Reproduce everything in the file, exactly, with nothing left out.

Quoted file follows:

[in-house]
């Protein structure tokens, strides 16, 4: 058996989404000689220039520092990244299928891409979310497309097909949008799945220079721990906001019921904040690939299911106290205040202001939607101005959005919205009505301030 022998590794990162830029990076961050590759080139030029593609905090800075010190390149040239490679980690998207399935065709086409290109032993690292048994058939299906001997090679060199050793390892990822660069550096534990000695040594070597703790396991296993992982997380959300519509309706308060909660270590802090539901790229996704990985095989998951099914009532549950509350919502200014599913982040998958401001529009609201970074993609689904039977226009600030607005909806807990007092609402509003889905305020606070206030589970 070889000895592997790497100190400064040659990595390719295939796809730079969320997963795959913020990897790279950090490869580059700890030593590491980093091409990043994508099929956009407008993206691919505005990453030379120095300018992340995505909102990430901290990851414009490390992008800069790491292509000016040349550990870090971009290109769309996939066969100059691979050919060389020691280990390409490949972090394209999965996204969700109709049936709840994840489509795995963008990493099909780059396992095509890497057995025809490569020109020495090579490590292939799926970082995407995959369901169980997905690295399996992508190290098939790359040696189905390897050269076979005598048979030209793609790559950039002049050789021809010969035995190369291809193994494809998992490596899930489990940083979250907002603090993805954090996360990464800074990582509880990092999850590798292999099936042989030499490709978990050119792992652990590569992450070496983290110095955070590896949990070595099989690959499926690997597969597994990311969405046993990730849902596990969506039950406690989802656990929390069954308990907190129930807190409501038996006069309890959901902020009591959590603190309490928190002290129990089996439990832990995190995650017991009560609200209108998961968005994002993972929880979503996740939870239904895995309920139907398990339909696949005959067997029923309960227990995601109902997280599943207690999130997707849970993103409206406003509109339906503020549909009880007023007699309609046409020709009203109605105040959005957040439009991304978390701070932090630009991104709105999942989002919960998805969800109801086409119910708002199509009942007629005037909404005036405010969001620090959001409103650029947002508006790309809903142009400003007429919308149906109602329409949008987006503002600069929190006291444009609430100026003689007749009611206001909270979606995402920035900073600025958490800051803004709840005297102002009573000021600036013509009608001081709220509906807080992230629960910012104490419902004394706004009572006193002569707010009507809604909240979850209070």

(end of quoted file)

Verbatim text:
[in-house]
């Protein structure tokens, strides 16, 4: 058996989404000689220039520092990244299928891409979310497309097909949008799945220079721990906001019921904040690939299911106290205040202001939607101005959005919205009505301030 022998590794990162830029990076961050590759080139030029593609905090800075010190390149040239490679980690998207399935065709086409290109032993690292048994058939299906001997090679060199050793390892990822660069550096534990000695040594070597703790396991296993992982997380959300519509309706308060909660270590802090539901790229996704990985095989998951099914009532549950509350919502200014599913982040998958401001529009609201970074993609689904039977226009600030607005909806807990007092609402509003889905305020606070206030589970 070889000895592997790497100190400064040659990595390719295939796809730079969320997963795959913020990897790279950090490869580059700890030593590491980093091409990043994508099929956009407008993206691919505005990453030379120095300018992340995505909102990430901290990851414009490390992008800069790491292509000016040349550990870090971009290109769309996939066969100059691979050919060389020691280990390409490949972090394209999965996204969700109709049936709840994840489509795995963008990493099909780059396992095509890497057995025809490569020109020495090579490590292939799926970082995407995959369901169980997905690295399996992508190290098939790359040696189905390897050269076979005598048979030209793609790559950039002049050789021809010969035995190369291809193994494809998992490596899930489990940083979250907002603090993805954090996360990464800074990582509880990092999850590798292999099936042989030499490709978990050119792992652990590569992450070496983290110095955070590896949990070595099989690959499926690997597969597994990311969405046993990730849902596990969506039950406690989802656990929390069954308990907190129930807190409501038996006069309890959901902020009591959590603190309490928190002290129990089996439990832990995190995650017991009560609200209108998961968005994002993972929880979503996740939870239904895995309920139907398990339909696949005959067997029923309960227990995601109902997280599943207690999130997707849970993103409206406003509109339906503020549909009880007023007699309609046409020709009203109605105040959005957040439009991304978390701070932090630009991104709105999942989002919960998805969800109801086409119910708002199509009942007629005037909404005036405010969001620090959001409103650029947002508006790309809903142009400003007429919308149906109602329409949008987006503002600069929190006291444009609430100026003689007749009611206001909270979606995402920035900073600025958490800051803004709840005297102002009573000021600036013509009608001081709220509906807080992230629960910012104490419902004394706004009572006193002569707010009507809604909240979850209070």